7. shadowwalker
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    shadowwalker Contributing Member Contributor

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    As long as you're doing either as the first step and not just to keep from sitting butt in chair and writing the damn story. ;) As a new writer, you have to wean yourself (violently) away from the idea that every word you write has to be perfect right out of the gate. Play with it. Experiment with it. Have fun with it. After you get your feet wet (in terms of not trying to be Hemingway), then you can get more serious about what you really want to say and how to say it.
     
  8. Nakhti
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    Nakhti Banned

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    If I have difficulty visualising a scene so I don't know how to start it, I'll just note down the main things that happen, and any images that come to mind. You can always come back and flesh out later. Sooner or later you're bound to come across a scene that is so crystal clear in your head it just pours out onto the page. Then write backwards or forwards as necessary.
     
  9. Just Jon
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    Just Jon Member

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    When I started, I just wrote scenes that appeared in my head. Some of them fit and some didn't. Once I cleared out the ideas that I was holding in cranial RAM, I was able to think more clearly about the big picture. Once the ideas are written (typed?) they now have a place for safe keeping while you work on the rest of the story.

    When I'm frustrated or too full of jumbled thoughts to put something cohesive in my document, I work on character outlines. Its background information about each character, most of which will never be in the book. But this gives me a stronger feeling for who the characters are, and makes their actions and words become more natural. It also gives me something to do while my brain calms down.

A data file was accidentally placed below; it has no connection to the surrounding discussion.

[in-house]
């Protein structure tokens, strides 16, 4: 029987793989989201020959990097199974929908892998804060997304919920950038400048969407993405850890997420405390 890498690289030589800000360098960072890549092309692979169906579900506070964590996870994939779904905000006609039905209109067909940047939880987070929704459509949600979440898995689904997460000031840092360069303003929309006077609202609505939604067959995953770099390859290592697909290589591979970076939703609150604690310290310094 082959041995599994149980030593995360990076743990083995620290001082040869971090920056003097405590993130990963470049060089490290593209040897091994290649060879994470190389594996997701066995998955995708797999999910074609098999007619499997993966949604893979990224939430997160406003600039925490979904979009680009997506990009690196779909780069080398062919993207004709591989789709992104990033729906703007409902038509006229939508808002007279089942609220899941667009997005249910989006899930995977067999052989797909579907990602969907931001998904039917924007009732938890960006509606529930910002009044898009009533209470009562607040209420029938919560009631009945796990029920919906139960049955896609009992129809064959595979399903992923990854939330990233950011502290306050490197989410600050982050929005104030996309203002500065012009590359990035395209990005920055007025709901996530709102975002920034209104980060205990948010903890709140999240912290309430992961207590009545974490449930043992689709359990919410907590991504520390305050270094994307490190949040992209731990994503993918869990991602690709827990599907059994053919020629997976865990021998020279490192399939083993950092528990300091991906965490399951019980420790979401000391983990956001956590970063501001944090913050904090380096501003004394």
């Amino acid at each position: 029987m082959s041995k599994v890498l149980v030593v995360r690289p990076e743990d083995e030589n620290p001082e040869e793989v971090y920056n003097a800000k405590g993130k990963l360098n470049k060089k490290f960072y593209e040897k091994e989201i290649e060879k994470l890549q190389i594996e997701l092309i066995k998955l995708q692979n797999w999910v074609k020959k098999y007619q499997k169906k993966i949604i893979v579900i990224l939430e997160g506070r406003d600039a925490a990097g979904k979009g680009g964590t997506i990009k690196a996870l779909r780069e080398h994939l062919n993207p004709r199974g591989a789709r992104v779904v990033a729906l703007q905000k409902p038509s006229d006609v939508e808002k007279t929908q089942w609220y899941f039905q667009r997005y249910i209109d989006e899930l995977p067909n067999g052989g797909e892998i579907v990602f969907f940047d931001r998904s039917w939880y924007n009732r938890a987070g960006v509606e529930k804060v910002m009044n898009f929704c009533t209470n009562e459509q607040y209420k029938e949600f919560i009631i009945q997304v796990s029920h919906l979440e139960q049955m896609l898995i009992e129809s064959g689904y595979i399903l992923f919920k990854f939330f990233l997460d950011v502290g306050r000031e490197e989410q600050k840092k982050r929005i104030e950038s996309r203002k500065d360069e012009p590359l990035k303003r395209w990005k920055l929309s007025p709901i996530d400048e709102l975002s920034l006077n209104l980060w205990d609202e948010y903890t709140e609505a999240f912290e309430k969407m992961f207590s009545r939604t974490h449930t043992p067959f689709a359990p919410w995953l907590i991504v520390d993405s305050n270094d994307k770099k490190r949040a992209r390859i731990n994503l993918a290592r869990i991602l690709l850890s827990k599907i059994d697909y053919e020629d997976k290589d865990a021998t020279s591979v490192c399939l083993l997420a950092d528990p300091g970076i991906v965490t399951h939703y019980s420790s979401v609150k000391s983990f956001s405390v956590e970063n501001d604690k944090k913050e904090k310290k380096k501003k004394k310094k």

The important thing is to just write.

    Ahem. So get on with it. :)
     
  10. RowenaFW
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    RowenaFW Member

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    I find when I have this problem the only solution for me is to write the "wrong" bit. This is usually (for me) something about 1/4 way though, but some people want to write the end or whatever. If I break chronology, break my plan, I can write a more exciting bit, a more formed bit, or just see it as drating out ideas and exploring my choice of language.

    I have the problem with one piece of work that I can't write the beginning - the setup for the character to get into the siutation the novel is about. It's really annoying, because the more I write later on, the more I need the first bit to build upon. I know what happens in essence, I have a rough idea where I want to start (halfway through the set up sequence - such that the skipped over bit is explained in the bit included and it condenses what could be otherwise very boring), but not what images. Perhaps you have the "no images" problem. One way to try to get images is to go out, look at the things around you and how you can see them, describe them. Maybe my character is lonely. I'm at a bus stop. Could I write something about sitting at a bus stop, watching bus after bus go past, life continuing, andjust being there, being out of it?
     
  11. cuetip29
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    cuetip29 New Member

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    For me, I've learned to accept the fact that I'm probably going to hate my first draft of a piece. Especially if its something I've been holding onto and playing out in my mind, because its so close to me that nothing does it justice.

    But guess what? Having something written (even if you think if fails miserably) is better than having nothing. You can always go back and re-work it. You have to just fight through. If you find a certain scene is especially hard for you to get down the way you want it, write a brief synopsis and key things you want to happen. Then go write a different scene and come back to the other later.